carried an awful lot of extra baggage with it when it reached theaters.
This was because this past summer, as filming of the movie was winding down,
over a 24-hour period one of the stars (Bernie Mac) and a well-known
supporting actor and musical contributor to the movie (Isaac Hayes) both
tragic circumstance is of course no fault of the movie’s, however it turns
out that the deaths cast a pall over the whole enterprise. It is a pall
that a lightweight trifle like Soul Men will have a hard time
fact, the filmmakers acknowledge this fact and do a heartfelt tribute to
Bernie Mac (and to a lesser extent Isaac Hayes) over the closing credits.
While it is a nice gesture on the movie’s part and obviously done of great
love, it feels awkward following the light comedy which preceded it. It
doesn’t help that they don’t exactly sell their point. They show Bernie Mac
talking about how important his stand-up comedy is to him and then cut to a
few quick clips of him doing some of the weakest stand-up the talented comic
ever performed. Couldn’t they have found some better clips?
However, it is not fair to judge Soul Men due to its heartbreaking
aftermath. It should be taken for its own values as a film. Sadly, here
also it doesn’t live up to its potential. Soul Men wastes good
performances by Mac and Samuel L. Jackson (if not exactly earthshakingly
unique for either actor – both had played variations of
these roles many times before) on a clunky,
rather clichéd, broad farce.
Soul Men is
actually a loose variation on Neil Simon’s classic screwball comedy The
Sunshine Boys – in which the estranged former stars of a famed showbiz
team have to reunite after years of hard feelings for one last comeback
performance. Of course in Soul Men they are an R&B backing group
rather than the vaudeville comics of Sunshine Boys, but the basics
are the same.
and Jackson play former R&B stars Floyd Henderson and Louis Hinds. They had
been the members of The Real Deal – the backing vocalists for soul
Marcus Hooks (John Legend). After Hooks goes solo, the backing band’s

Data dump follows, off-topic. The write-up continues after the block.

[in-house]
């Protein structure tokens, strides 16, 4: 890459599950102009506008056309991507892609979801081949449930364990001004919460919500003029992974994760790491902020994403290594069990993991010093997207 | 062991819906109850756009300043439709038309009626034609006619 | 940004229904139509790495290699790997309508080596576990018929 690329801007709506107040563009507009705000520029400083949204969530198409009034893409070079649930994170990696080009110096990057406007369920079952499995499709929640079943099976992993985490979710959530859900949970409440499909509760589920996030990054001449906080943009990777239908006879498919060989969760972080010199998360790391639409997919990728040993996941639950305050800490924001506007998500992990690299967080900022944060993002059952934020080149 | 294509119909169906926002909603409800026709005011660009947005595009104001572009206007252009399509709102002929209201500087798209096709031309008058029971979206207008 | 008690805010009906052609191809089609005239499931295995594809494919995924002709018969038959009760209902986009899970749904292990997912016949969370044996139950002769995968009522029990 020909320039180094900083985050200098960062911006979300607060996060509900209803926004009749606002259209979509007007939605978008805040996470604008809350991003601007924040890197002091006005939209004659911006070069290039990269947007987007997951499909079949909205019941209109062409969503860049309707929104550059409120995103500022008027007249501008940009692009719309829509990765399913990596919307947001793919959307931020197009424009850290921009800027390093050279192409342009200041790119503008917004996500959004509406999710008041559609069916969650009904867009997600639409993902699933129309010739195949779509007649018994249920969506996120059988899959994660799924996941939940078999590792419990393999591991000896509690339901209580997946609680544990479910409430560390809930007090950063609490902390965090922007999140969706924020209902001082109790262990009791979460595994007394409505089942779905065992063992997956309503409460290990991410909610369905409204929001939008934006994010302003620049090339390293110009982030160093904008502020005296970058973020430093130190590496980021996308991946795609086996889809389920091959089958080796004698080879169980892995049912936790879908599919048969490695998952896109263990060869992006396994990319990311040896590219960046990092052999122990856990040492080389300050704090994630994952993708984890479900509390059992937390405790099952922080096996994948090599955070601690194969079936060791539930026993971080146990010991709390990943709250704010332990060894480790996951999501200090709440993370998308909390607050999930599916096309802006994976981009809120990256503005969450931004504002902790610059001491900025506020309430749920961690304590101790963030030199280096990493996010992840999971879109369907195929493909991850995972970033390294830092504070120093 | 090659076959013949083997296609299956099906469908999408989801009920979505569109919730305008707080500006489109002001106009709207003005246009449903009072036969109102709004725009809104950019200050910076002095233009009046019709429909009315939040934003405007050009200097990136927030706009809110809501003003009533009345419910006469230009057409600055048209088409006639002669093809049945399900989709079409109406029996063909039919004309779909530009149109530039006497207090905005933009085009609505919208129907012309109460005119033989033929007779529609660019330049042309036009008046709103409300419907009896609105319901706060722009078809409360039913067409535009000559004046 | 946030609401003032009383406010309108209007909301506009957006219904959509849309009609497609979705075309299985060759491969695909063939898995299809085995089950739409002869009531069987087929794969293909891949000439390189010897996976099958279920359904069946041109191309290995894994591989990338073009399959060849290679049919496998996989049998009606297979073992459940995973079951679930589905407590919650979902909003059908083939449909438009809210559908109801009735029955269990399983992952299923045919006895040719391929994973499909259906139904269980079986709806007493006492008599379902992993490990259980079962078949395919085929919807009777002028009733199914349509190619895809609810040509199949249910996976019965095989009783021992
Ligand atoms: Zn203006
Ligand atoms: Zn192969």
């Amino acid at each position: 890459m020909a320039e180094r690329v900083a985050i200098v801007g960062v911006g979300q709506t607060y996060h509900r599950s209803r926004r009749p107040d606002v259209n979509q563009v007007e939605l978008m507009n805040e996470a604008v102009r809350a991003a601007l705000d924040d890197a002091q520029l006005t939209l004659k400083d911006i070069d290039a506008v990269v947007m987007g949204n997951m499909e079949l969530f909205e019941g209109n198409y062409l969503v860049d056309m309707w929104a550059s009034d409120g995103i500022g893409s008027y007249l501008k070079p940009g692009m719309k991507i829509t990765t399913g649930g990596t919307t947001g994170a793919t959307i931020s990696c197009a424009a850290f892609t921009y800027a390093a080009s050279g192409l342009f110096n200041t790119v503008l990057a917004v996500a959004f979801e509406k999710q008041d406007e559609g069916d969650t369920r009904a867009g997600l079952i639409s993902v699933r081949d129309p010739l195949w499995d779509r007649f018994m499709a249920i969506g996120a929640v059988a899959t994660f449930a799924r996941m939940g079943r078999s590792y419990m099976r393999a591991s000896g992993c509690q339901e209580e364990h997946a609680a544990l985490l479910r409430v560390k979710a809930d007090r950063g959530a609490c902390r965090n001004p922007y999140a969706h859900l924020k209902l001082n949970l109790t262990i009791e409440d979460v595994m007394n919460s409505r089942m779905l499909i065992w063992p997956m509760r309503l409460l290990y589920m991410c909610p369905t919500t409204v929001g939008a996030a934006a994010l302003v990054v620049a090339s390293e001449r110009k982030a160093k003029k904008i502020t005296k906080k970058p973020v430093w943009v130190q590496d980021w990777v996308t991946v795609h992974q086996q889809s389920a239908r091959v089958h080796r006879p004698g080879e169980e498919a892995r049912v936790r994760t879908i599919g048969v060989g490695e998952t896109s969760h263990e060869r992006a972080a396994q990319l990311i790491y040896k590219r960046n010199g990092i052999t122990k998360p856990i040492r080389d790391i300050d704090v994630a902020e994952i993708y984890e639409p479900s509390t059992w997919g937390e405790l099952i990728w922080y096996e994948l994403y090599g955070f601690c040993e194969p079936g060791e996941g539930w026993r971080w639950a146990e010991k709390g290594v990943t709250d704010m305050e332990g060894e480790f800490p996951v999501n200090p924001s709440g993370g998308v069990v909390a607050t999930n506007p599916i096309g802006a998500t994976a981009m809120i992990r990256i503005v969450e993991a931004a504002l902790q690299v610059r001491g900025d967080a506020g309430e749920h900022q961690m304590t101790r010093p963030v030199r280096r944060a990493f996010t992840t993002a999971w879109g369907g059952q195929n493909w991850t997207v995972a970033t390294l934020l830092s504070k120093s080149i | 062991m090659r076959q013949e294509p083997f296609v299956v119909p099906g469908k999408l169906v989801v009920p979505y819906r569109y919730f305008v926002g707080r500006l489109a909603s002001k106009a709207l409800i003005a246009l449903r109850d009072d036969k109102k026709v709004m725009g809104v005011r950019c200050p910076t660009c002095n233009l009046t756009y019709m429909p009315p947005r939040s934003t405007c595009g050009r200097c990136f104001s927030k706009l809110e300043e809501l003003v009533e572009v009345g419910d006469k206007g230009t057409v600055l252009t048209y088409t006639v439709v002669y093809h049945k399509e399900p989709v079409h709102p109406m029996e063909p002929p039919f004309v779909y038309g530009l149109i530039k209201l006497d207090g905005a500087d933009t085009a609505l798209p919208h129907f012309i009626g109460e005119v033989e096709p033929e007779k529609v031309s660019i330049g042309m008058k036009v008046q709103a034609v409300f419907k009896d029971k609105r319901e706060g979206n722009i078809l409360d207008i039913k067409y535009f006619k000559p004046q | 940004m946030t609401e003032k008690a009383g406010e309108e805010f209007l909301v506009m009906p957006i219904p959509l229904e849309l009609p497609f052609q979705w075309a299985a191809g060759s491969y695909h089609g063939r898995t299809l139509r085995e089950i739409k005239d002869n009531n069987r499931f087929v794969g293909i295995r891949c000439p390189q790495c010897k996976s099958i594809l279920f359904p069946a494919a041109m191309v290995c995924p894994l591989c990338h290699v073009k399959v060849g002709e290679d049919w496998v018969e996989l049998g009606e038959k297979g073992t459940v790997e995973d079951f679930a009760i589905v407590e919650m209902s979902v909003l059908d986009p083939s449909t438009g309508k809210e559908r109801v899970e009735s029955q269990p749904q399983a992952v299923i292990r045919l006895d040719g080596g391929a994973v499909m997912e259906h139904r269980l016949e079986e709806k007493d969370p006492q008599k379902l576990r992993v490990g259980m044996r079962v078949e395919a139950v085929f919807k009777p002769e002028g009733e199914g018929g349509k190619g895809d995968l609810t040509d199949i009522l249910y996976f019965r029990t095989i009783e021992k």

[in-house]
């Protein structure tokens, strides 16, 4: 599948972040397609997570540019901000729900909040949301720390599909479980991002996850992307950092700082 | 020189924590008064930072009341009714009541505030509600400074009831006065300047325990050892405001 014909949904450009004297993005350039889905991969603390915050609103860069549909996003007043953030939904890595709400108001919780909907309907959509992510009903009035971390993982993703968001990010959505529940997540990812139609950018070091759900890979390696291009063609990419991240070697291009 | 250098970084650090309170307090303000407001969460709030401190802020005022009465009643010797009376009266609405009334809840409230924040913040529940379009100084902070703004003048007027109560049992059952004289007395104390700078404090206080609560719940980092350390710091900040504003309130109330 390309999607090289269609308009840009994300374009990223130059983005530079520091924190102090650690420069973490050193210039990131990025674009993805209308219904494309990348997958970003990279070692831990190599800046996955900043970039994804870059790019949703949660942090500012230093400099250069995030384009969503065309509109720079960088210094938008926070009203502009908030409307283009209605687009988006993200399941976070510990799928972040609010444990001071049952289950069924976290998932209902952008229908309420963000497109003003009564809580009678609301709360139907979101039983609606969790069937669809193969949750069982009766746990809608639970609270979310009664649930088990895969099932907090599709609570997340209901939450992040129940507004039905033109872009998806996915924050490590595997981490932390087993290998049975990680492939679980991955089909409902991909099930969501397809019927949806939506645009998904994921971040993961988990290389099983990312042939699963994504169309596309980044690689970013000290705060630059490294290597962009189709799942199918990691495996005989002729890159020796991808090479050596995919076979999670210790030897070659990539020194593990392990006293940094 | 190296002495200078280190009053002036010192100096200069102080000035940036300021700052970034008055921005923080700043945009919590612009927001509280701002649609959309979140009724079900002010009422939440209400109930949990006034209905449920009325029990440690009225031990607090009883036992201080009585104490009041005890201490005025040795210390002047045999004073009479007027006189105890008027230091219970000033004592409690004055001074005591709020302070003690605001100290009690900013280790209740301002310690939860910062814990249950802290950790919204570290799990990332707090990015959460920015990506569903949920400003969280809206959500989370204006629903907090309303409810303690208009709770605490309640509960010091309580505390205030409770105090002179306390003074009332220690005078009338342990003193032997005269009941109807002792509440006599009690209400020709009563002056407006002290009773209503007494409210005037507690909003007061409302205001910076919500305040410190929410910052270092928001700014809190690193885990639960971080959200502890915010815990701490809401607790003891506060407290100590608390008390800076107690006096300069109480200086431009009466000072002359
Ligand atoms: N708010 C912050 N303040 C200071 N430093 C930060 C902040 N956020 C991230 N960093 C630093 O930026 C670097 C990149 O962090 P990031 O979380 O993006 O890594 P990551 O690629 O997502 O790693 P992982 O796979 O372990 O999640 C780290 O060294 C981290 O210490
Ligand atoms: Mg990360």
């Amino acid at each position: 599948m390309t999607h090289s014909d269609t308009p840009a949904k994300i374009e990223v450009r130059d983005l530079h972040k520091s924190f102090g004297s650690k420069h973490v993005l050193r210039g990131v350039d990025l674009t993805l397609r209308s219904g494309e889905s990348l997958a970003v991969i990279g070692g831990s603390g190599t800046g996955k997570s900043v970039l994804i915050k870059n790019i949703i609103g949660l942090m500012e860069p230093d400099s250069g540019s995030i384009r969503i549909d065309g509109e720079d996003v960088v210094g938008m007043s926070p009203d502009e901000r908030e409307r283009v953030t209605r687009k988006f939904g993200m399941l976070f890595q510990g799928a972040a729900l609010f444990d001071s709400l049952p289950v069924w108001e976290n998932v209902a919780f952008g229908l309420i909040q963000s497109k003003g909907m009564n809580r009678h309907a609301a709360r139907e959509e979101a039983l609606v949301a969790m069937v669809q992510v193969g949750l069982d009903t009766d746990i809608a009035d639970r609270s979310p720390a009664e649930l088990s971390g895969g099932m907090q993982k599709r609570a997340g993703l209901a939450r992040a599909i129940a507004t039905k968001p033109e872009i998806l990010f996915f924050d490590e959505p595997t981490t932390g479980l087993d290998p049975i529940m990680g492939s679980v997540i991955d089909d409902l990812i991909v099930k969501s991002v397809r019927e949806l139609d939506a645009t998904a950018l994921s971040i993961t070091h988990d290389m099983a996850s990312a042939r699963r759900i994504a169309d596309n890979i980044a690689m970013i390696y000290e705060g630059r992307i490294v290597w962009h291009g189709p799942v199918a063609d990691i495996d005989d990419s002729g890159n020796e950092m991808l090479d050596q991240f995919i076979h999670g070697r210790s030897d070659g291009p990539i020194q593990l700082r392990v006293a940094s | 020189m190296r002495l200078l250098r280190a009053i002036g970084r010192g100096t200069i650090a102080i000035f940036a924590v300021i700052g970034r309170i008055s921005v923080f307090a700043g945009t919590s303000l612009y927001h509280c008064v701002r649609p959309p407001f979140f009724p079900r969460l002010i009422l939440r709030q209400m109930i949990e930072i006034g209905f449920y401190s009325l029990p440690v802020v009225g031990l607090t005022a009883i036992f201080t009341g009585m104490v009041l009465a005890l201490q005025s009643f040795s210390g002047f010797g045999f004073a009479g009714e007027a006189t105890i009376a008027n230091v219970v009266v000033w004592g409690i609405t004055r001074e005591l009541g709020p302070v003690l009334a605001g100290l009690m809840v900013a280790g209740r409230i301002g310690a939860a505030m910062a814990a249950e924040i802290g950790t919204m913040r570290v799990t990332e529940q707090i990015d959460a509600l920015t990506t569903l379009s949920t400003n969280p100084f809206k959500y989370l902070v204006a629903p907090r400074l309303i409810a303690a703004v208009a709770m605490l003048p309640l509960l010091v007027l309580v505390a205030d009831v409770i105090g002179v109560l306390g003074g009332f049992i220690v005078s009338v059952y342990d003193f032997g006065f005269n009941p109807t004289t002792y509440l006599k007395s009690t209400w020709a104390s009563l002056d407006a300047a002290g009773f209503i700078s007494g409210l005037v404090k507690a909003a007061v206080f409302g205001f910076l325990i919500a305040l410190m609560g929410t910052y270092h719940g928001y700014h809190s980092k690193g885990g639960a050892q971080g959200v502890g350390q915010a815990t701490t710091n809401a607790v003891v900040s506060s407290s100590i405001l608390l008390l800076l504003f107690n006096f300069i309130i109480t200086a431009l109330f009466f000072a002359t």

career tanks. They fight over a woman and
break up the group, eventually settling
their lives away from the spotlight. Hinds is in and out of jail over the years,
while Henderson makes a boring living owning car washes. The opportunity
for them to perform again comes when Hooks dies and they are asked to
reunite for a tribute concert for the singer who years before had left them
Frankly, neither Mac nor Jackson was quite a good enough singer to buy them
in the roles. This is particularly noticeable when a real singer is given
the microphone – specifically Legend in flashbacks as the Real Deal’s former
leader and Sharon Leal (Boston Public, DreamGirls) as the daughter of
the woman both men once loved, who is forced by chance to become their
backing vocalist and just happens to turn out to be a kick-ass soul singer.
Mac and Jackson’s vocals, while not horrible, just can’t come close to
two singers have to take a road trip together across country in Henderson’s
vintage Caddy – getting on each other’s nerves, learning to perform again,
meeting up with groupies (funny comedienne Jennifer Coolidge is completely
shamed in this trashy role), fighting, getting into
crashes and eventually making an uneasy truce.
of it is particularly clever, nor is any of it particularly surprising.
Some parts – particularly scenes with an oddly embalmed-looking crazy
gangsta rapper who has it out for the guys – are downright stupid.
go into the movie wanting to like Soul Men, but it just isn’t all
that good. Sadly, if not for its tragic back story, no one in the world
would remember Soul Men at all five minutes after it left the
Jay S. Jacobs
Copyright ©2009 PopEntertainment.com.
All rights reserved. Posted: January 31, 2009.